Three home wins in a row and Cardiff City are well and truly making people sit up and take notice of them this season.
It was a brilliant win – one that City thoroughly deserved. They were the better side and created lots of chances.
Cardiff City lined up in a 4-3-3 system that served them so well last year and it brought a much better balance to the side (more on that to come). A midfield three saw Aron Gunnarsson sitting, with Harry Arter and Victor Camarasa playing as box-to-box midfielders either side of him.
Southampton lined up in a 4-2-3-1 system for their first match under Ralph Hasenhuttl, with Mario Lemina the most advanced midfielder for the Saints.
What the stats say
Cardiff fans have grown accustomed to Neil Warnock’s side not dominating possession, and that was the case again on Saturday. What will please Warnock and the City faithful will be the number of chances the City created and how often the side threatened Alex McCarthy’s goal.
A better balance to the side
While Cardiff have done well in recent months, there has still been a feeling that Neil Warnock is yet to find the winning formula. He’s chopped and changed, trying to find the right players and the right system.
On Saturday, it just felt right. There was a much better balance to the team, with players playing in their natural positions (bar Callum Paterson of course!). Victor Camarasa played centrally and he was able to dictate the play on so many occasions. With Gunnarsson sitting, Camarasa was free to find space and drive through the centre of the pitch.
Having natural wide-men helped, too. Josh Murphy and Nathaniel Mendez-Laing occupied the flanks and both were a key outlet for Cardiff. Warnock likes pace out wide and it’s clear to see why. The wingers provided Cardiff with an outplay and allowed the Bluebirds to hit Southampton on the counter-attack. They were both a useful weapon throughout the game.
Cardiff win the pressing battle
Much was made in the buildup to the game about whether Southampton would aggressively press Cardiff’s players. New manager Ralph Hasenhuttl favours a pressing game – much like his former Bundesliga rival Jurgen Klopp – and while Southampton showed signs of pressing early on, it was Cardiff that dominated the press.
Callum Paterson pressed all afternoon, as is to become expected and even forced the winner by capitalising on a Vestergaard mistake. The wide-men did their part too – as did Camarasa.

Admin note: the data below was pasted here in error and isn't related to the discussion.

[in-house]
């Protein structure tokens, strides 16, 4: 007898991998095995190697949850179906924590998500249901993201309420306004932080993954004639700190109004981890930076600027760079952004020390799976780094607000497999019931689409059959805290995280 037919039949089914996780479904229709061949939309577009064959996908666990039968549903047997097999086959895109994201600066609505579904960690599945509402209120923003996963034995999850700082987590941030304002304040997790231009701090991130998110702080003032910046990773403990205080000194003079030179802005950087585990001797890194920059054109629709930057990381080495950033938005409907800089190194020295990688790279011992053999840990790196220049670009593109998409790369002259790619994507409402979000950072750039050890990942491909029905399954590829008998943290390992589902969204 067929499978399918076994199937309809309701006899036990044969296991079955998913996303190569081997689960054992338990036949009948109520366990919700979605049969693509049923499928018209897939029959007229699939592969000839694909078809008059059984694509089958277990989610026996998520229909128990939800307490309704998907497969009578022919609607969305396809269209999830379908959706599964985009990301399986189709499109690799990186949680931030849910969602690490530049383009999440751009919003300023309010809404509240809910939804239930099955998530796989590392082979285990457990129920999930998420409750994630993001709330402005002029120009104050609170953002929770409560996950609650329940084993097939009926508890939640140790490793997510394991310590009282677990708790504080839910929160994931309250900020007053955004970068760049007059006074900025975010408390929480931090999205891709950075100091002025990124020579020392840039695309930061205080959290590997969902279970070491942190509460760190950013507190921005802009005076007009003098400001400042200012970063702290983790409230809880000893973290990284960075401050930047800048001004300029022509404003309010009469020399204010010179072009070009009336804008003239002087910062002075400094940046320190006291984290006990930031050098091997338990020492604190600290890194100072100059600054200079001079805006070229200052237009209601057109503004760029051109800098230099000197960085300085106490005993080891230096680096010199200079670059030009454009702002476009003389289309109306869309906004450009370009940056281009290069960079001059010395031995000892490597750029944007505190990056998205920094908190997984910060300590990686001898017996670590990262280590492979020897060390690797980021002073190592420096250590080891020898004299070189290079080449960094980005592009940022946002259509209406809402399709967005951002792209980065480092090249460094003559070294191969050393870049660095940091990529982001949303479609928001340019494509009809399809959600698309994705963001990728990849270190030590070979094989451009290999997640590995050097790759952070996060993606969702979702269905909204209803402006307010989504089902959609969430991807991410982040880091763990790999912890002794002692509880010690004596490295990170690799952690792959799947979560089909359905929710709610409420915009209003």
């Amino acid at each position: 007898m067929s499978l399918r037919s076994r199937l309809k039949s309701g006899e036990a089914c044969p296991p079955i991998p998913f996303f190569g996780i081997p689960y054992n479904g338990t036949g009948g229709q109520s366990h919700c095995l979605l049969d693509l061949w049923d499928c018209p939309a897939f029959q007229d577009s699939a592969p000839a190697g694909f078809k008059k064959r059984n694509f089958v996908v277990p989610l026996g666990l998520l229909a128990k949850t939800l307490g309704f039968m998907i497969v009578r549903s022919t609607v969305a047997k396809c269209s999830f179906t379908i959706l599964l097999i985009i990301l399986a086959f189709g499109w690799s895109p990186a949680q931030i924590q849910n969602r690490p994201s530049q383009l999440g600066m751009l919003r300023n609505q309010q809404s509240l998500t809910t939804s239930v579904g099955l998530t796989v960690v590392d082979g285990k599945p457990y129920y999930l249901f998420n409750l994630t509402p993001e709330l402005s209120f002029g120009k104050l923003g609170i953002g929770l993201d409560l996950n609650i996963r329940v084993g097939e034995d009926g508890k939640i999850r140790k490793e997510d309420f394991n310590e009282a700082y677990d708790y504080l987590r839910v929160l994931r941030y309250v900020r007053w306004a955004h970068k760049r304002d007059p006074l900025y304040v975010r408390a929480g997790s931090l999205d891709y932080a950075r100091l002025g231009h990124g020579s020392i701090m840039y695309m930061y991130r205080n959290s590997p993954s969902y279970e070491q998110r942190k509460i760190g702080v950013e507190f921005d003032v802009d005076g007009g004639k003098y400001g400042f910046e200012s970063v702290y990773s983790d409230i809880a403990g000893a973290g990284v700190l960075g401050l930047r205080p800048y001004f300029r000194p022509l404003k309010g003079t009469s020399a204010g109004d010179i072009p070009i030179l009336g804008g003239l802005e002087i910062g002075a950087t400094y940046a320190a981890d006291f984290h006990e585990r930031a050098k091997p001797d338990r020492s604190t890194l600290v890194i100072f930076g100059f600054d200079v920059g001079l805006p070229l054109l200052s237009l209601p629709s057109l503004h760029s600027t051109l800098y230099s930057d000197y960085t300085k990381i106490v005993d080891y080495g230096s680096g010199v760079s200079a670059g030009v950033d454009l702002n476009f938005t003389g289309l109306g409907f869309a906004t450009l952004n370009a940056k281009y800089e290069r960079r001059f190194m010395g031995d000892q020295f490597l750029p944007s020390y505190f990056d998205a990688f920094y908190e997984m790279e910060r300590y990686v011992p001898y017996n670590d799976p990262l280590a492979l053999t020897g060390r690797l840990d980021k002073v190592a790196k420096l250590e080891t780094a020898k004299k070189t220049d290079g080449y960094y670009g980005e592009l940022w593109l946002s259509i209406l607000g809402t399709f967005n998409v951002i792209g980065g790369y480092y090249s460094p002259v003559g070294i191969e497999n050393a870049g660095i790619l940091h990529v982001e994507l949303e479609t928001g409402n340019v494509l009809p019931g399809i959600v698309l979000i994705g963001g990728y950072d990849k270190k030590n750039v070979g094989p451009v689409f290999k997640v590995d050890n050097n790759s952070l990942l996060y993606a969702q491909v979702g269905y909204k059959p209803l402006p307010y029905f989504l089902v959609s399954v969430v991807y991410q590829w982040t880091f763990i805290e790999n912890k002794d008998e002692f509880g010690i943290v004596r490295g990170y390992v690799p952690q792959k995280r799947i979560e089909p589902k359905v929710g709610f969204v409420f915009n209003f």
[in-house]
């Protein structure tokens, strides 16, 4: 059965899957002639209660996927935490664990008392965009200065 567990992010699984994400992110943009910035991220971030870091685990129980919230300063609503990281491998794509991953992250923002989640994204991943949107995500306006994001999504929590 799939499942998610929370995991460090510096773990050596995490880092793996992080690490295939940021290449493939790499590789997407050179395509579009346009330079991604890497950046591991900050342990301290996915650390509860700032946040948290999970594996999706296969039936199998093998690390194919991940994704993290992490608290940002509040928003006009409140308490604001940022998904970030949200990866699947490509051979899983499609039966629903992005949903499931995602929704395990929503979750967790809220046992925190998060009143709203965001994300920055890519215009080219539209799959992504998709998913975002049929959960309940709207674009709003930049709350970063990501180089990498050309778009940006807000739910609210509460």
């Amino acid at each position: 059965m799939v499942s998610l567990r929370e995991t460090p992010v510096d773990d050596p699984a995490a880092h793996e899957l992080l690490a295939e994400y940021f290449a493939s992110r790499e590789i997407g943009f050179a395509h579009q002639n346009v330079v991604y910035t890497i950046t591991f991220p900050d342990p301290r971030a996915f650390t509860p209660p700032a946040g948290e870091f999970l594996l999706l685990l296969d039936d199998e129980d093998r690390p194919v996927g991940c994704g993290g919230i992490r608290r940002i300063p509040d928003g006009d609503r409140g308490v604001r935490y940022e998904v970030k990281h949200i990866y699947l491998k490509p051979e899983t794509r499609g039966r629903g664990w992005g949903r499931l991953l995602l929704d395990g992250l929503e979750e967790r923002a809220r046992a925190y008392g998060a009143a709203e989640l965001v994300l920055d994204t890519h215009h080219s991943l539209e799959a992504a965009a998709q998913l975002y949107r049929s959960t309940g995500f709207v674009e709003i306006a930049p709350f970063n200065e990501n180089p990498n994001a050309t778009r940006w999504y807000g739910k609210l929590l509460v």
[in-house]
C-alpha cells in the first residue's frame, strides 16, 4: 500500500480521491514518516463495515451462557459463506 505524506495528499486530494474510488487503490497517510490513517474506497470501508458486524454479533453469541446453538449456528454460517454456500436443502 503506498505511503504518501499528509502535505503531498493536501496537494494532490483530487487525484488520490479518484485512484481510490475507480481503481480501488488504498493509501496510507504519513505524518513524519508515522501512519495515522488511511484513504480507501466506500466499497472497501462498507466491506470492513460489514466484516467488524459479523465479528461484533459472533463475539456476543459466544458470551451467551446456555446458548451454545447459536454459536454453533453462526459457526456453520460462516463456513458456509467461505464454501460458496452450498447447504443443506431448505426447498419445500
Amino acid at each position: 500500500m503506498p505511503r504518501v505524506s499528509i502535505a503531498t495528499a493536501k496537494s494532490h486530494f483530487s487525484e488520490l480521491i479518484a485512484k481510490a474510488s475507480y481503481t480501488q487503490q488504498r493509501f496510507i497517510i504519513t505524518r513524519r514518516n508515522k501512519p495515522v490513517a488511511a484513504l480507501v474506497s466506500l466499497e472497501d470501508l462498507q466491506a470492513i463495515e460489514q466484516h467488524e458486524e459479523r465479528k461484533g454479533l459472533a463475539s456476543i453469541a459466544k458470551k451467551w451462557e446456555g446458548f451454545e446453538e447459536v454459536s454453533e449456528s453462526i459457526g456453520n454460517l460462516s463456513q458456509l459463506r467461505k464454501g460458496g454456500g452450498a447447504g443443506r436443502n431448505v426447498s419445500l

One man was crucial to Cardiff’s press, though, and that was Harry Arter. The on-loan Bournemouth midfelder absolutely bossed the match, winning tackles and dictating play throughout. Arter completed 5 tackles and set the tempo for Cardiff’s pressing.
Arter really does give all for his shirt. It’s time he had a song too, by the way. Perhaps he should inherit the magic hat? Oh Harry Arter’s magic, he wears a magic hat…
Cardiff’s aerial dominance key
With Cardiff pressing Southampton aggressively, the Saints failed to create too many clear opportunities; getting just one shot on target of Neil Etheridge’s goal.
Spending much of the match under siege, Southampton were unable to generate any sort of build-up play and would often throw aimless crosses into the box.
That’s bread and butter for Cardiff City, who absolutely dominated the aerial battle. Cardiff won 25 aerial battles, with Sean Morrison winning nine of those by himself. Sol Bamba (three) and Bruno Manga (two) won a further five, meaning that Charlie Austin was on slim pickings all afternoon.
At the other end, Cardiff were able to cause problems in the air for Saints. A good chunk of captain Morrison’s aerial duel successes would’ve come in the opposition’s penalty area, while goalscorer Paterson won eight of his aerial duels.
Murphy and NML back on form
Two of Cardiff’s most dangerous players were on top form, which was a crucial aspect of the win on Saturday. Josh Murphy and Nathaniel Mendez-Laing are both fast and direct runners, which gives Cardiff an out ball.
That’s exactly what happened on Saturday and it’s such an important aspect of Warnock’s tactics. With Cardiff having so little possession, they need to be able to transition quickly from defence to attack and the wingers allow them to do that.
Southampton were ‘dribbled past’ 15 times, with Murphy and Mendez-Laing having great success. Murphy, in particular, caused young full-back Yan Valery problems, with the 19-year-old substituted at half-time on a yellow card.
Despite Southampton having a monopoly on possession, Cardiff dominated the game all over the field. In the air, on goal and on the press, the Bluebirds were simply outstanding.
What was perhaps most pleasing was that Cardiff have finally found the right balance. In attack and in defence, the Bluebirds looked well balanced and had the right blend. It’s only up from here.